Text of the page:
EDITORIAL: As destiny would have it, Shaheen Afridi's very first over decided the match in favour of Pakistan against India in Dubai on Sunday - his express delivery swung in to trap Rohit Sharma, 'the big wicket', leg before the wicket. He then set about denting the Indian dream to return home with World Cup. India did recover, albeit modestly, with skipper Kohli hitting the half century, but the end was not far. India was restricted to 151 for 7, a score big enough for a T20 match, but not big enough to cope with what was on the way. The Babar-Rizwan duo stood their ground like rocks blunting India's repeated attacks and secured for their country a 10-wicket victory. Of the seven T20 World Cup matches the two sides played, this was Pakistan's first win, and what a win the nation celebrated as if it has won a war against the perennial foe. Of course the way forward remains unpredictable since cricket is a game of glorious uncertainties and New Zealand is another formidable contender in the group. But certainly there is light at the end of the tunnel. Australian legend Shane Warne says Pakistan are favourites to win the T20 World Cup. This very encounter in Dubai may indeed prove to be a game-changer. Skipper Babar Azam says the team will not look back when Pakistan lost all seven World Cup (50-over matches) and five games in T20. "To be honest, what has passed is beyond us. We want to use our ability and confidence on the day of the match so that we can get a better result". As for the past, "records are meant to be broken".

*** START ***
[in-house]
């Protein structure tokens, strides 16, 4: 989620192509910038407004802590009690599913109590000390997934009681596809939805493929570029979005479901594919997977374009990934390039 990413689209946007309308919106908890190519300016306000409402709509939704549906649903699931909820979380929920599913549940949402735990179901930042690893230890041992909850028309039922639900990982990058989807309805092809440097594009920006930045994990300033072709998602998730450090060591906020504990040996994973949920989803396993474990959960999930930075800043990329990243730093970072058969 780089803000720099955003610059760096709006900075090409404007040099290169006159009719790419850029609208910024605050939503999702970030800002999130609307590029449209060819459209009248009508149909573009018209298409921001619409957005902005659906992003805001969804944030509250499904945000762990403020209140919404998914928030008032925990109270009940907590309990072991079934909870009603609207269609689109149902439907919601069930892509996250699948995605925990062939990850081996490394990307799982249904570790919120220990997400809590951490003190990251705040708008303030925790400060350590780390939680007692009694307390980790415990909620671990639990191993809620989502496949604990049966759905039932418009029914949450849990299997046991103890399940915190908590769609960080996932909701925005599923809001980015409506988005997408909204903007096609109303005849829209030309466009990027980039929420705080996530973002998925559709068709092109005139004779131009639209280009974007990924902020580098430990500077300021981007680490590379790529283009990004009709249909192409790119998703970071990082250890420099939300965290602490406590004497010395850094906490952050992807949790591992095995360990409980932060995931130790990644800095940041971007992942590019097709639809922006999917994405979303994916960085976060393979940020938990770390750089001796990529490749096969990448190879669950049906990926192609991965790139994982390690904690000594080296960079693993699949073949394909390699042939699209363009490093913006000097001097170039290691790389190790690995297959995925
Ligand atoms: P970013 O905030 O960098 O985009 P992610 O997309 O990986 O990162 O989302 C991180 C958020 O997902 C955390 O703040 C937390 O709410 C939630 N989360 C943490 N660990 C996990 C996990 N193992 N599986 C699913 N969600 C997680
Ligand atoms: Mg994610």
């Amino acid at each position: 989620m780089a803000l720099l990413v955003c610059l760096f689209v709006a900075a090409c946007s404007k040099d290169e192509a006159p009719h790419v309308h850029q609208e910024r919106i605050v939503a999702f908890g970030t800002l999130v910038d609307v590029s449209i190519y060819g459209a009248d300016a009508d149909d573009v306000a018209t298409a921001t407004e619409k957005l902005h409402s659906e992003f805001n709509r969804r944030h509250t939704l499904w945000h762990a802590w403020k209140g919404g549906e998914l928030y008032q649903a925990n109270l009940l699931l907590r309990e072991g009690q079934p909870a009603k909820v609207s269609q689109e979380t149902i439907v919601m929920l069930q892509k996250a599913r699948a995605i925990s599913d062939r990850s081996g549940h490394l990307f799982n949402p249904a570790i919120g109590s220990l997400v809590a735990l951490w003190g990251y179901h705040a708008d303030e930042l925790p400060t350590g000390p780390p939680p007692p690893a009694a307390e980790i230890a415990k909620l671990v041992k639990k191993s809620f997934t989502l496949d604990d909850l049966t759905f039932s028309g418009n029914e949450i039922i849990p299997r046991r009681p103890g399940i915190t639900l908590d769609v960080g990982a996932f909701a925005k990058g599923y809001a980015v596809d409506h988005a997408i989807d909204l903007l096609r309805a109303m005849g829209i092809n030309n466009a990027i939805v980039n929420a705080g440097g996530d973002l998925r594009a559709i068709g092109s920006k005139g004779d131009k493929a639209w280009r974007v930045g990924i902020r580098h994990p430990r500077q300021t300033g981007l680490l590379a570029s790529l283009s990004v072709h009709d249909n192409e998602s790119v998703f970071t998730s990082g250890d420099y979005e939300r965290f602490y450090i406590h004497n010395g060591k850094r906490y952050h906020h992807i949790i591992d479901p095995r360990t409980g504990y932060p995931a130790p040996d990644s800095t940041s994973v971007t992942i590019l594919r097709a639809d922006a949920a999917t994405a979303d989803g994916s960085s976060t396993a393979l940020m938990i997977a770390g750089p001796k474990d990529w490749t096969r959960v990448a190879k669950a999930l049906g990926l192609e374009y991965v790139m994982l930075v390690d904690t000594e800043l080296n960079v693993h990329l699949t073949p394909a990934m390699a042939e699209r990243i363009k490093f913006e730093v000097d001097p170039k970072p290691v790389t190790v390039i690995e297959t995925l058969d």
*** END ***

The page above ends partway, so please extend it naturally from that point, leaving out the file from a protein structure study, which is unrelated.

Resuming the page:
The two South Indian rivals have only played in international events like the World Cups and the Champion Trophies, and no bilateral matches since 2007. Will they ever agree to play bilateral matches? Unfortunately, however, this question has no clear answer. It is interesting to note that Virat Kohli did not lose his composure; he openly conceded defeat but promised to equalize the score in days to come. Cricket is a sport, and in it both sides cannot be the winner. There is always a winner and a loser. If to someone defeat in the game is an unacceptable proposition he would be well-advised not to get into it. It may earn one the charge of being unpatriotic but it must be said that the sport should not be treated as war between two armed groups. However, there is no denying that the cricket competitions between India and Pakistan are strongly characterized by deeper political and diplomatic overtones. The India-Pakistan cricket match was one such contest.
Copyright Business Recorder, 2021